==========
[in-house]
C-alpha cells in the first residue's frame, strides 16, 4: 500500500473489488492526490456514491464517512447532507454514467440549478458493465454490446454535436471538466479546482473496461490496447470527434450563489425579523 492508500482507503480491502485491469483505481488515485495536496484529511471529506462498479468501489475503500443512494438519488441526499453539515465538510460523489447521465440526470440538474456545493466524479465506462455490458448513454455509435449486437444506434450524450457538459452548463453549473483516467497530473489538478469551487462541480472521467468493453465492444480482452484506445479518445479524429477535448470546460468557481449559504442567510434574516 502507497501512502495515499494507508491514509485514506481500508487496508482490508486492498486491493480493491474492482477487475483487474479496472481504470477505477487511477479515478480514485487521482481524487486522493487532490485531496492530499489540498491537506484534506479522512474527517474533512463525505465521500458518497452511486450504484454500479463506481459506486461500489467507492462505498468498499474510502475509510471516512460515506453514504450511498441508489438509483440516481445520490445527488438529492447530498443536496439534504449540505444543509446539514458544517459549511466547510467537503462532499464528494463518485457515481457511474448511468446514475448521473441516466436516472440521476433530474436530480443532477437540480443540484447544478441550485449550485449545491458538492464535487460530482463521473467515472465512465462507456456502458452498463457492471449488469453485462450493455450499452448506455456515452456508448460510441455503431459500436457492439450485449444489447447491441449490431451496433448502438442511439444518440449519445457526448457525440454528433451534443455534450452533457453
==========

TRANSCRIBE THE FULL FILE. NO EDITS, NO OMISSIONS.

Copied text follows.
[in-house]
C-alpha cells in the first residue's frame, strides 16, 4: 500500500473489488492526490456514491464517512447532507454514467440549478458493465454490446454535436471538466479546482473496461490496447470527434450563489425579523 492508500482507503480491502485491469483505481488515485495536496484529511471529506462498479468501489475503500443512494438519488441526499453539515465538510460523489447521465440526470440538474456545493466524479465506462455490458448513454455509435449486437444506434450524450457538459452548463453549473483516467497530473489538478469551487462541480472521467468493453465492444480482452484506445479518445479524429477535448470546460468557481449559504442567510434574516 502507497501512502495515499494507508491514509485514506481500508487496508482490508486492498486491493480493491474492482477487475483487474479496472481504470477505477487511477479515478480514485487521482481524487486522493487532490485531496492530499489540498491537506484534506479522512474527517474533512463525505465521500458518497452511486450504484454500479463506481459506486461500489467507492462505498468498499474510502475509510471516512460515506453514504450511498441508489438509483440516481445520490445527488438529492447530498443536496439534504449540505444543509446539514458544517459549511466547510467537503462532499464528494463518485457515481457511474448511468446514475448521473441516466436516472440521476433530474436530480443532477437540480443540484447544478441550485449550485449545491458538492464535487460530482463521473467515472465512465462507456456502458452498463457492471449488469453485462450493455450499452448506455456515452456508448460510441455503431459500436457492439450485449444489447447491441449490431451496433448502438442511439444518440449519445457526448457525440454528433451534443455534450452533457453